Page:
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dc.contributor.authorTsatsoulis, Agathocles
dc.contributor.authorShalet, Stephen M
dc.contributor.authorRichardson, P
dc.contributor.authorRobertson, W R
dc.date.accessioned2010-08-17T17:28:19Z
dc.date.available2010-08-17T17:28:19Z
dc.date.issued1990-01
dc.identifier.citationTestosterone reduces the bioactivity of luteinizing hormone (LH) in man. 1990, 32 (1):73-82 Clin Endocrinolen
dc.identifier.issn0300-0664
dc.identifier.pmid2110048
dc.identifier.doihttp://dx.doi.org/10.1111/j.1365-2265.1990.tb03752.x
dc.identifier.urihttp://hdl.handle.net/10541/109788
dc.description.abstractThe effect of testosterone on LH bioactivity was investigated in six adult men (aged 40-56 years) with primary hypogonadism. Two men received a 400 mg testosterone implant, another two 800 mg, and the final two patients received both doses in consecutive courses separated by at least 4 weeks. Plasma samples, obtained before and at 1, 2, 4, 8, 16 and 24 weeks after treatment, were analysed for bioactive LH by the mouse Leydig cell bioassay, and immunoreactive LH and testosterone (T) by standard radioimmunoassays. The bioactive to immunoreactive (B:I) LH ratio, an index of LH biopotency, was calculated and the results compared with those from a group (n = 17) of healthy adult men. Before treatment, both bioactive and immunoreactive LH levels in the patients were higher and T levels lower than in the normal men (P less than 0.001). The mean +/- SD B:I LH ratio (3.5 +/- 0.6) in the patients was greater (P less than 0.05) than in the controls (2.7 +/- 0.7), indicating that in primary testicular failure, increased amounts of LH with enhanced bioactivity are secreted. Following T administration, a dose-related increase in circulating T and a reciprocal decrease in LH levels was observed between 1 and 16 weeks of treatment. However, there was a more pronounced decline in bioactive rather than immunoreactive LH levels, so that the B:I LH ratios decreased (P less than 0.001) from basal values after treatment. There was a negative correlation (r = -0.82, P less than 0.001) between circulating T levels and B:I LH ratios; the stronger the feedback signal, the lower the B:I LH ratio. It is concluded that testosterone negative feedback modifies not only the quantity but also the biological quality of secreted LH.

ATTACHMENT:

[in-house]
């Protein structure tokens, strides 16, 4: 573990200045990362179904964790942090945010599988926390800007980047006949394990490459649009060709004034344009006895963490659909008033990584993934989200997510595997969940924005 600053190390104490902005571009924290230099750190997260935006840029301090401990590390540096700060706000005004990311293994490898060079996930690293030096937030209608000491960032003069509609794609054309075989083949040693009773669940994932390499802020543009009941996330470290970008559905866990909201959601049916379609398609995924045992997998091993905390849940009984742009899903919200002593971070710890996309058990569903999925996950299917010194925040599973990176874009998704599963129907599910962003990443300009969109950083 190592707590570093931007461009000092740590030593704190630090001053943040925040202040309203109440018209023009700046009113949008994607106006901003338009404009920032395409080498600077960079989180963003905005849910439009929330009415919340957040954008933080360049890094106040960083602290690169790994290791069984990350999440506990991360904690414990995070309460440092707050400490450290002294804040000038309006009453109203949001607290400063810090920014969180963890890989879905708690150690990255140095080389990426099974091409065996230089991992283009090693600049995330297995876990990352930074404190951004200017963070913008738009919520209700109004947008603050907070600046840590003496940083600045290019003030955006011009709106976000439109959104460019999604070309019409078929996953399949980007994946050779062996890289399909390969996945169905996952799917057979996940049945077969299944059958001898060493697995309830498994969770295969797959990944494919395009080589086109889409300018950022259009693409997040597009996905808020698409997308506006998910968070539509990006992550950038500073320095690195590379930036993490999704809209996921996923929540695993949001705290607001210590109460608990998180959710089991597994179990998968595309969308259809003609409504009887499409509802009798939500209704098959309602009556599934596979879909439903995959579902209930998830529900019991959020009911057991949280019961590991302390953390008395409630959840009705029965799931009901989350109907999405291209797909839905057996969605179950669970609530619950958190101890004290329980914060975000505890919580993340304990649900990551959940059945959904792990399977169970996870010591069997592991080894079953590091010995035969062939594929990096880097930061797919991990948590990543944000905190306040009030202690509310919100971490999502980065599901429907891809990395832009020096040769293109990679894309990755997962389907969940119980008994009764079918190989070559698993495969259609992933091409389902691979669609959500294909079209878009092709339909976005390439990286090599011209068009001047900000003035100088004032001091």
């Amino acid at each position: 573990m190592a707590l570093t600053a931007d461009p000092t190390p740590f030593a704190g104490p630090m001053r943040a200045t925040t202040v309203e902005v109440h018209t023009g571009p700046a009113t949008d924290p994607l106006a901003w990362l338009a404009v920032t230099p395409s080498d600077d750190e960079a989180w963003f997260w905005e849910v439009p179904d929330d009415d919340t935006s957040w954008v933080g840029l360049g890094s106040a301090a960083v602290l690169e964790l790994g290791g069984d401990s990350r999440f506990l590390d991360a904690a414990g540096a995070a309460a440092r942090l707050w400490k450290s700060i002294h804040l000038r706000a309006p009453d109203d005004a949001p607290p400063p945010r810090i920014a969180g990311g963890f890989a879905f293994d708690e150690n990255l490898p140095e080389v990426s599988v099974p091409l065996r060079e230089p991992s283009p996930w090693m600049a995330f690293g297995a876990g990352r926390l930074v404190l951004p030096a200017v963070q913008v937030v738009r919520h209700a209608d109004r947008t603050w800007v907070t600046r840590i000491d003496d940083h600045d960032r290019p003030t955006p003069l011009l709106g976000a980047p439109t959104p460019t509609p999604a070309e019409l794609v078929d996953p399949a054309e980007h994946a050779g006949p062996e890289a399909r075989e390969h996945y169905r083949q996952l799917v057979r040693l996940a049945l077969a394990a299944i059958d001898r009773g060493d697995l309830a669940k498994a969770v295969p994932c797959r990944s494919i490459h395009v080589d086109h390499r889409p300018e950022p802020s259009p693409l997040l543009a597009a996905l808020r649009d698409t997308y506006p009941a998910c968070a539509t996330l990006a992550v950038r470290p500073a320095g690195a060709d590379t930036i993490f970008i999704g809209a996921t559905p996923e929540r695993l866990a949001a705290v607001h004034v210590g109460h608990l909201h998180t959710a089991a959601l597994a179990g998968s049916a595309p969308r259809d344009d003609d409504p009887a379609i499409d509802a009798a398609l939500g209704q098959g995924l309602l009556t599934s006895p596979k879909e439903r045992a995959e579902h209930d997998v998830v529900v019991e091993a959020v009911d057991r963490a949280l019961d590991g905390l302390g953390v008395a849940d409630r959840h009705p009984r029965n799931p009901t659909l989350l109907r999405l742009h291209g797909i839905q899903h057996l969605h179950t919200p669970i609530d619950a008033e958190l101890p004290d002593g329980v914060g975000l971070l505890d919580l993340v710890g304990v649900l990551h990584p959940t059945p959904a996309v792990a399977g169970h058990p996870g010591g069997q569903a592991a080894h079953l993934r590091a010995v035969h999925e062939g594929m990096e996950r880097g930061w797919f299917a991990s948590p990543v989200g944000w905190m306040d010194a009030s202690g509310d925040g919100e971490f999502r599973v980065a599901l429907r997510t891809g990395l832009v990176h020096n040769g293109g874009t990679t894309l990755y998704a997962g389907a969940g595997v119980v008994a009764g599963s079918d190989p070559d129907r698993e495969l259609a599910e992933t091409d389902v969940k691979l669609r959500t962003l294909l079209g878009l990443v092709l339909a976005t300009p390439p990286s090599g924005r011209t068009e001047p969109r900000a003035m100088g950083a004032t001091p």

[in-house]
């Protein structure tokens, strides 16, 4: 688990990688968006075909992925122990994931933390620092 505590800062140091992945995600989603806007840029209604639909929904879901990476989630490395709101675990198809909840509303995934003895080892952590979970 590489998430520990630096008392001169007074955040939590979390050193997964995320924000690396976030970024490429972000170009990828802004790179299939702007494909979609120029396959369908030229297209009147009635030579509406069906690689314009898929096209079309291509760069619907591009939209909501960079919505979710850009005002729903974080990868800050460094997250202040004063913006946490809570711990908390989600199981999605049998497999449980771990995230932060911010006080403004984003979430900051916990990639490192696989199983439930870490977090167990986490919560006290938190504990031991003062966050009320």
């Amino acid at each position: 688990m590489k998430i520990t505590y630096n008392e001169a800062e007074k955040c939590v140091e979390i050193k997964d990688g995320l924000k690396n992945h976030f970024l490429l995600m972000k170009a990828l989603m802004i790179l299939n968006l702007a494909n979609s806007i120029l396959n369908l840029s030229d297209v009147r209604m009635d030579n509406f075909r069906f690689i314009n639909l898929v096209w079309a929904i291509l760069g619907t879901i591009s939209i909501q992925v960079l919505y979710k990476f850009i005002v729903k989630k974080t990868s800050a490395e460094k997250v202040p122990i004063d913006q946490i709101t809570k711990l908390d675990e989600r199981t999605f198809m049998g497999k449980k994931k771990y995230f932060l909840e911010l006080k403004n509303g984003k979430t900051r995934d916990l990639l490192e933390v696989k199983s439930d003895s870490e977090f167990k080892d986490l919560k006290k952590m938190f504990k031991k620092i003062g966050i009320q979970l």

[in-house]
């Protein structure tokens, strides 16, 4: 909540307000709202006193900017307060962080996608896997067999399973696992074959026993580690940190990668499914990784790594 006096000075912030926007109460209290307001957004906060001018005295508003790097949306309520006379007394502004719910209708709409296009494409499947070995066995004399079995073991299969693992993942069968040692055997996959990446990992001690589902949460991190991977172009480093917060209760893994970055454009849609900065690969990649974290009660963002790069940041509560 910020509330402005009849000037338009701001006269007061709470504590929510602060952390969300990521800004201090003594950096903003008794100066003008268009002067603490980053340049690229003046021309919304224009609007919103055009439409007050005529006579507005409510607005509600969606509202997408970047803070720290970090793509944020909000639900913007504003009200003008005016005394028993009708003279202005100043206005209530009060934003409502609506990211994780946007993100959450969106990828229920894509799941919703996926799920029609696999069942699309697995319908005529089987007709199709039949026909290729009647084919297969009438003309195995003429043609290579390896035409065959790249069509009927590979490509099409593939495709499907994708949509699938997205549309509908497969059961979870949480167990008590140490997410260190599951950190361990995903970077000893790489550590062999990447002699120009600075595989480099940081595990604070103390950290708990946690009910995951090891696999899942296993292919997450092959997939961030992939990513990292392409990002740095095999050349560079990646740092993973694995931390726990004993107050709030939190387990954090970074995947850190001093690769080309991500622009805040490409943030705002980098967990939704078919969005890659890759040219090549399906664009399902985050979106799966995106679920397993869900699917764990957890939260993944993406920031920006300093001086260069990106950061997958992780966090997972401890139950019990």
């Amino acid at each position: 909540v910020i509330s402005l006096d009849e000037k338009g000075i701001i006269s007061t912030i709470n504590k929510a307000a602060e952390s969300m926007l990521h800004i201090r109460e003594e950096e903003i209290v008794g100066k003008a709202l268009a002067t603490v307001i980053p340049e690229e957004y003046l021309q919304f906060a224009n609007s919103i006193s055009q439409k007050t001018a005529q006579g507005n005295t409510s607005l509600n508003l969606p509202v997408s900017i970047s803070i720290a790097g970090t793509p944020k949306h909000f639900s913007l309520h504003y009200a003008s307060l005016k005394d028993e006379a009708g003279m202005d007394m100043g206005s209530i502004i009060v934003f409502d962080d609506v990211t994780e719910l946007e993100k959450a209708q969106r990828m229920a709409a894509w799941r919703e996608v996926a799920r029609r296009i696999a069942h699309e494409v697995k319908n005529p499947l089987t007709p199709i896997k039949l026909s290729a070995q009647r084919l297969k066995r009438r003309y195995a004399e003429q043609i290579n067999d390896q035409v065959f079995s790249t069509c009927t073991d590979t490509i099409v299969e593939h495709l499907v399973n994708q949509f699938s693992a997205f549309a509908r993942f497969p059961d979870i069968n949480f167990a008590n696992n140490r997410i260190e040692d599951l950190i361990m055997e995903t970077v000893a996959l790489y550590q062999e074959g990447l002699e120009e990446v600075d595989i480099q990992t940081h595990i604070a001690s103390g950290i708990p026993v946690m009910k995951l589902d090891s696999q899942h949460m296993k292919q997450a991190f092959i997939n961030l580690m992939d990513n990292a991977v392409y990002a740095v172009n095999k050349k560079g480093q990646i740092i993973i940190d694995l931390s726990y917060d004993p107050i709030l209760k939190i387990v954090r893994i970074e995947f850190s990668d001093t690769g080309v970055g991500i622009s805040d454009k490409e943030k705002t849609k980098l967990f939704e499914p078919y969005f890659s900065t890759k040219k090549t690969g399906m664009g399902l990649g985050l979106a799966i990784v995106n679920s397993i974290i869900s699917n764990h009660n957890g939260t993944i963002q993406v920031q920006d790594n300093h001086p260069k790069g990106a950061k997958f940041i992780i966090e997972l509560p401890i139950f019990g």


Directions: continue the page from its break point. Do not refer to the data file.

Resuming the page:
dc.language.isoenen
dc.subject.meshAdult
dc.subject.meshBiological Availability
dc.subject.meshFollicle Stimulating Hormone
dc.subject.meshHumans
dc.subject.meshHypogonadism
dc.subject.meshLuteinizing Hormone
dc.subject.meshMale
dc.subject.meshMiddle Aged
dc.subject.meshTestosterone
dc.titleTestosterone reduces the bioactivity of luteinizing hormone (LH) in man.en
dc.typeArticleen
dc.contributor.departmentDepartment of Endocrinology, Christie Hospital, Manchester, UK.en
dc.identifier.journalClinical Endocrinologyen
html.description.abstractThe effect of testosterone on LH bioactivity was investigated in six adult men (aged 40-56 years) with primary hypogonadism. Two men received a 400 mg testosterone implant, another two 800 mg, and the final two patients received both doses in consecutive courses separated by at least 4 weeks. Plasma samples, obtained before and at 1, 2, 4, 8, 16 and 24 weeks after treatment, were analysed for bioactive LH by the mouse Leydig cell bioassay, and immunoreactive LH and testosterone (T) by standard radioimmunoassays. The bioactive to immunoreactive (B:I) LH ratio, an index of LH biopotency, was calculated and the results compared with those from a group (n = 17) of healthy adult men. Before treatment, both bioactive and immunoreactive LH levels in the patients were higher and T levels lower than in the normal men (P less than 0.001). The mean +/- SD B:I LH ratio (3.5 +/- 0.6) in the patients was greater (P less than 0.05) than in the controls (2.7 +/- 0.7), indicating that in primary testicular failure, increased amounts of LH with enhanced bioactivity are secreted. Following T administration, a dose-related increase in circulating T and a reciprocal decrease in LH levels was observed between 1 and 16 weeks of treatment. However, there was a more pronounced decline in bioactive rather than immunoreactive LH levels, so that the B:I LH ratios decreased (P less than 0.001) from basal values after treatment. There was a negative correlation (r = -0.82, P less than 0.001) between circulating T levels and B:I LH ratios; the stronger the feedback signal, the lower the B:I LH ratio. It is concluded that testosterone negative feedback modifies not only the quantity but also the biological quality of secreted LH.


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